As can be seen in FIG. 2, the low part of frame 1 forms a first cavity 5 in the top part of which is formed an opening or window 7. A light source, here a lamp 8, is mounted inside the first cavity 5.

A sheet of transparent material 91 having a plurality of opaque and parallel flaps 92 and two faces 93, here smooth, is disposed obliquely above cavity 5 so as to form, with wafer 2, a second adjacent cavity 6 communicating with the first cavity 5 through the opening 7. Sheet 9 is here the product commercialized under the trade mark "Light Control Film" by the firm 3M.

As shown in FIG. 3, flaps 92 are substantially horizontal.

The display device which has just been described operates as follows.

For daytime use, lamp 8 is switched off and the substantially horizontal light rays such as ray 30, coming from the outside, after passing through the wind shield (now shown) pass through the gaps between the flaps 92 of sheet 9 and the transparent zones of wafer 2.

Thus, the controlled symbols and characters 21 appear in black overprinted on the external landscape. For nightime use, lamp 8 is switched on and light rays such as ray 40, coming from lamp 8, pass through window 7 after multiple reflections, not shown, from the walls of cavity 5 or from a reflector (not shown) because this is conventional. These light rays, thus channelled, are, like ray 40, reflected partly from the interface between the air and the transparent material 91, which interface represents the smooth face 93 situated on the wafer 2 side.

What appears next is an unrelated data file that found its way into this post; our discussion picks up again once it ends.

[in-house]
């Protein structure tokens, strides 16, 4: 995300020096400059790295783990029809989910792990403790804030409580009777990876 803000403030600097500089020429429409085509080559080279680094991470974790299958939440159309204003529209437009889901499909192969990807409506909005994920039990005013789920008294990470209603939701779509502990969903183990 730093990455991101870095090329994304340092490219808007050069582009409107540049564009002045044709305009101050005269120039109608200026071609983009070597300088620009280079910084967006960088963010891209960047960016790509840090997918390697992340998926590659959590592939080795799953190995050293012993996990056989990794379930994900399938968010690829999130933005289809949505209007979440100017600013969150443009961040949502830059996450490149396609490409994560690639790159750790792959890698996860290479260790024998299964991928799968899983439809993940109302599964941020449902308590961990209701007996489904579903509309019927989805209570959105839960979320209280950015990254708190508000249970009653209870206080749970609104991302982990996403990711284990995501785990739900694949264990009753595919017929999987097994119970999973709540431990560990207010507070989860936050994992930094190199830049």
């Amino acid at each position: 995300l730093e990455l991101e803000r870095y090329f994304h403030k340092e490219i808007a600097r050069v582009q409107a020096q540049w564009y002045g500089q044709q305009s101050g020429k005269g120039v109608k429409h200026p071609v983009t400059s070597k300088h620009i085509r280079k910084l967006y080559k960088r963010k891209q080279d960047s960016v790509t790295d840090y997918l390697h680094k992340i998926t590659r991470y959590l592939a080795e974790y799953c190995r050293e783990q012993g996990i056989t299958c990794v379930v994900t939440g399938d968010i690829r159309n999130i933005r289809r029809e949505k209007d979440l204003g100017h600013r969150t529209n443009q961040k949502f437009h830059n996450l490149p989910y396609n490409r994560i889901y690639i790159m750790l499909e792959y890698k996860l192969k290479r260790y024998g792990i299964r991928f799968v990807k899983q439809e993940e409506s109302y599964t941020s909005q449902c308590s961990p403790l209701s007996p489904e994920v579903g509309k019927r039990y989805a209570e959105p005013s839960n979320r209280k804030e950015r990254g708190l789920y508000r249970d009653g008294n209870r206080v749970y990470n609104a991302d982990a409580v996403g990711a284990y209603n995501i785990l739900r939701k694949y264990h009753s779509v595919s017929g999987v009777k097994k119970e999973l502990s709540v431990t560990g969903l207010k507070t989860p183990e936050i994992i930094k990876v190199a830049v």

The unreflected part, substantially vertical in direction, of the light transported by ray 40 is stopped by flaps 92 and remains confined inside the device, without diffusing in the passenger space.

In the above description, for nightime use, the light of lamp 8 is reflected by the interface between two media of different indices which is represented by the smooth face 93 situated on the wafer 2 side. This is possible if sheet 9 forms an angle close to 45 with the vertical or the horizontal.

This is not obligatory, and the light from lamp 8 may also be reflected by an assembly of horizontal scores formed in face 93 of the sheet situtated on the wafer 2 side. In this case, the shape of the scores, and in particular the angle of the miniscule and numerous facets presented to the light from lamp 8 may be adjusted so that sheet 9 may form an angle different from 45 with the vertical, for example a small angle so as to reduce the space required by the device.

Window 7 may be a simple opening, as shown, or it may comprise opaque strips oriented substantially parallel to wafer 2 for contributing in channelling the light from the lamp and it may be placed for example in the path of the direct rays coming from lamp 8 towards the rear face of the wafer.

Patent Citations
Cited PatentFiling datePublication dateApplicantTitle
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Referenced by